The British pound held onto early gains after PM Johnson won the first vote on the principles of his Brexit deal. The second vote was a different story as risk aversion hit the financial markets after UK lawmakers failed to vote for Boris Johnson’s fast-track timetable, a key condition for the deal he made with the EU last week. While the initial move saw British pound tumble below the 1.2900 handle, no-deal Brexit risks remain relatively low, and the likely outcome of a general election seems favorable for Johnson to end up with a majority.
US stocks failed once again to reach record territory and investors hit the sell button once Brexit became impossible to be delivered by October 31st. The market was beginning to become a little too optimistic that a Brexit deal was going to get done. Market uncertainty is the biggest bane to the UK economy and until we go through the motions of the general election, we should see the British pound slowly grind higher.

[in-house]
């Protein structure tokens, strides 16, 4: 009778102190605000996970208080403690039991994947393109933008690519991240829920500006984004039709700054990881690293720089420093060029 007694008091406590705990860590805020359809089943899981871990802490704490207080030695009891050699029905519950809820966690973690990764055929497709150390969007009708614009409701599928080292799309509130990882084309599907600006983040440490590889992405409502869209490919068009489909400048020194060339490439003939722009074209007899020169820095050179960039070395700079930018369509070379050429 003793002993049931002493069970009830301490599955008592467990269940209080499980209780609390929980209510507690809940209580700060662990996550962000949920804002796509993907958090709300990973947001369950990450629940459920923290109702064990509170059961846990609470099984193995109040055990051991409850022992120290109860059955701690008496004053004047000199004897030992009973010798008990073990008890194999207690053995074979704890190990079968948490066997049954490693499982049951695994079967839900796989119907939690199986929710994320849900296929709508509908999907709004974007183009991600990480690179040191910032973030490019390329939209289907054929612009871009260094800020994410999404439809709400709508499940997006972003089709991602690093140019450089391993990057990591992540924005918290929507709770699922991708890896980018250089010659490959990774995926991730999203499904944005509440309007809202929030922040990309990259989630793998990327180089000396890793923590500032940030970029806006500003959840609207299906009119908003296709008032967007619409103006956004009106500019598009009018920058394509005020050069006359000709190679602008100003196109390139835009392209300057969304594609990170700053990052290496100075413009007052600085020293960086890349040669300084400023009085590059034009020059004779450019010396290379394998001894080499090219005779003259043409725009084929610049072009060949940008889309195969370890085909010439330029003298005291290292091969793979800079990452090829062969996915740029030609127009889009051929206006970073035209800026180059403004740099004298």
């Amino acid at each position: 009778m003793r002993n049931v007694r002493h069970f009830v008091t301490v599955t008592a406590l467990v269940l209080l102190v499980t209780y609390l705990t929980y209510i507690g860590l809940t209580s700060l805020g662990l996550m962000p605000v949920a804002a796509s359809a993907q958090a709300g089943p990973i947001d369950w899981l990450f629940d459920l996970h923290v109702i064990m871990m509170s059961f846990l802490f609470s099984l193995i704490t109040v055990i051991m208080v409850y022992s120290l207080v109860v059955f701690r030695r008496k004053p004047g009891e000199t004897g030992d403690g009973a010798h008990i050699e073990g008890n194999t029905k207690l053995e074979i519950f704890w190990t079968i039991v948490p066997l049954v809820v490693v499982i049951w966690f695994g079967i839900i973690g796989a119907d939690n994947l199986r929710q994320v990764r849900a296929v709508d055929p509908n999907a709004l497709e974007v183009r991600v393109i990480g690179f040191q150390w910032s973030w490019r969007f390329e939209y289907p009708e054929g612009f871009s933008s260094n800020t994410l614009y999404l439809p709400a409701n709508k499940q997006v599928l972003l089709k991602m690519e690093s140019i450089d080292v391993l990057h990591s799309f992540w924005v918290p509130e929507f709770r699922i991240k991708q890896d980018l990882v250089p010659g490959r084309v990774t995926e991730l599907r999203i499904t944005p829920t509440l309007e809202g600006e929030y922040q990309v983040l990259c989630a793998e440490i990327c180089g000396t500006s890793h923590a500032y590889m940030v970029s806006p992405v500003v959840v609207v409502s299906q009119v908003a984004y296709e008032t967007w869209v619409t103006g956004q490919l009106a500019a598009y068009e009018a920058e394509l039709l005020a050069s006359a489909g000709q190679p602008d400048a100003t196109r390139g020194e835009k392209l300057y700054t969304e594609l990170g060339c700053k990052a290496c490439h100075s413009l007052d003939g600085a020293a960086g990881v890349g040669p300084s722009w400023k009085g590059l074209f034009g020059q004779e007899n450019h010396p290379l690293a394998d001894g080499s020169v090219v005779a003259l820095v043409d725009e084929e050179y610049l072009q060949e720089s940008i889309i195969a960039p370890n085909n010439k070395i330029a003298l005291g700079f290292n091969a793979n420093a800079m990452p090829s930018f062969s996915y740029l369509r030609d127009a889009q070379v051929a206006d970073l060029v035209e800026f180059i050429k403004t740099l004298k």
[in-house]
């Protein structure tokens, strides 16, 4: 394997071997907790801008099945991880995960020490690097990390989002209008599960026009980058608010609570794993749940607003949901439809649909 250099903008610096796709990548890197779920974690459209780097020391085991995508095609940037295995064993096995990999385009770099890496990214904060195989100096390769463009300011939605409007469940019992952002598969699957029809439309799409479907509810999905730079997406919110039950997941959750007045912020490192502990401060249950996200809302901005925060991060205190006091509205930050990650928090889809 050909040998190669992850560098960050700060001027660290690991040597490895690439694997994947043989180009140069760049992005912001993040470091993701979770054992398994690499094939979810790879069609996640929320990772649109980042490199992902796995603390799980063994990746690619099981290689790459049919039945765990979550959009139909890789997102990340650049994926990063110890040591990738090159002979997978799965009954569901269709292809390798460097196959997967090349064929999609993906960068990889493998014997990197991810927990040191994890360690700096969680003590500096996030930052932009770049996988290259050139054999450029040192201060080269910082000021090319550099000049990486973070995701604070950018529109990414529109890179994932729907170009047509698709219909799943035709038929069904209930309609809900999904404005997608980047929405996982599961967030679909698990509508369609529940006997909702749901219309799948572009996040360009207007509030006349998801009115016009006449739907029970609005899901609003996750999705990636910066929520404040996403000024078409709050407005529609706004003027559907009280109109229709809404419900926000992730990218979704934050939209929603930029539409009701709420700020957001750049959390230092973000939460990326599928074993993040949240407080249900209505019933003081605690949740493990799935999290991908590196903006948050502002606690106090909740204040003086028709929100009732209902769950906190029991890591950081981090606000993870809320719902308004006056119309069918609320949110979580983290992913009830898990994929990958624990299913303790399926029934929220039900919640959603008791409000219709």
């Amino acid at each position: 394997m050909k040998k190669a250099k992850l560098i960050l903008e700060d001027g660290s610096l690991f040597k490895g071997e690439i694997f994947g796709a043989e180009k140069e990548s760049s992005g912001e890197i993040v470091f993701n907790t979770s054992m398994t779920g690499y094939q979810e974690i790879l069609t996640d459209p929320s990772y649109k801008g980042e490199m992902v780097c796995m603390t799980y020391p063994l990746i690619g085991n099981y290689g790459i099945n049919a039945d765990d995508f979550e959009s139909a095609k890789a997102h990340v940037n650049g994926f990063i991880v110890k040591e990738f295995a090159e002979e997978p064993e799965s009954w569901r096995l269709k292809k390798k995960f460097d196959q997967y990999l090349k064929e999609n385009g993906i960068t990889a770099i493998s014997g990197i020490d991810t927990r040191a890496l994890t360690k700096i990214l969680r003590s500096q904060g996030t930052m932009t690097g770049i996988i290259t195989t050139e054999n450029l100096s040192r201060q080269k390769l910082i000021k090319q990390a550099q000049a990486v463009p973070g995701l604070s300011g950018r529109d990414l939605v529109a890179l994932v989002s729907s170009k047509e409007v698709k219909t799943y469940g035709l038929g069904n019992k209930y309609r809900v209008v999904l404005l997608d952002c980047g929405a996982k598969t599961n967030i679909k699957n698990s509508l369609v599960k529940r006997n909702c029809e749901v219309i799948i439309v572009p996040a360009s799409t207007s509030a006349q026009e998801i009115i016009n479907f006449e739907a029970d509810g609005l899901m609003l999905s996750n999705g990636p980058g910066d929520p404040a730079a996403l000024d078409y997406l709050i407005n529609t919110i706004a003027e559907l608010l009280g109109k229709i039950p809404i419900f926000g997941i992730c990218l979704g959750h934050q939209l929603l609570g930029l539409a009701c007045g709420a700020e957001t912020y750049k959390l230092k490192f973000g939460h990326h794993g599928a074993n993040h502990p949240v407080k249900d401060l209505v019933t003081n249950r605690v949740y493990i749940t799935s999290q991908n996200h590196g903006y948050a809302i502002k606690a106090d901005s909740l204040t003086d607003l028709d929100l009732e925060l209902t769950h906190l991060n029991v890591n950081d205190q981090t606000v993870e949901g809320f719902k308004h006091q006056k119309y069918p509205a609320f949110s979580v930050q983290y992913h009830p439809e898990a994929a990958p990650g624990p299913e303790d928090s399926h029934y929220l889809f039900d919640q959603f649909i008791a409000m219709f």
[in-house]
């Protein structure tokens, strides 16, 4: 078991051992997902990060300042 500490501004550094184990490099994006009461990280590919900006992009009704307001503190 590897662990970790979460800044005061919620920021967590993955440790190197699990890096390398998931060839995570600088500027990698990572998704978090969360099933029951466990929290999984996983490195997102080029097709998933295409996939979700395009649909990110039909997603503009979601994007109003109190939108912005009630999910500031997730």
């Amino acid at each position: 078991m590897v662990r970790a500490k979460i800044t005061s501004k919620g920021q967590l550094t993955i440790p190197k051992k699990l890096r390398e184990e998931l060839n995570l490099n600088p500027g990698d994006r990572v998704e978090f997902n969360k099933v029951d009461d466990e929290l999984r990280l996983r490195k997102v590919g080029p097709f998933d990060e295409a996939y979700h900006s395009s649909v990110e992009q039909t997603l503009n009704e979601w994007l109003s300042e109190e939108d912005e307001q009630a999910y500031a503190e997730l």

Gold struggled to deliver a significant rally despite the risk-off move that stemmed from the Boris Johnson’s Brexit setback. Trade optimism remains fairly high and the prospects of Brexit getting done with a short delay will likely continue to weigh on gold prices. Gold needs a fresh geopolitical risk event to take out the $1,500 an ounce level. Unless earnings complete go south, we could see gold test the summer lows.
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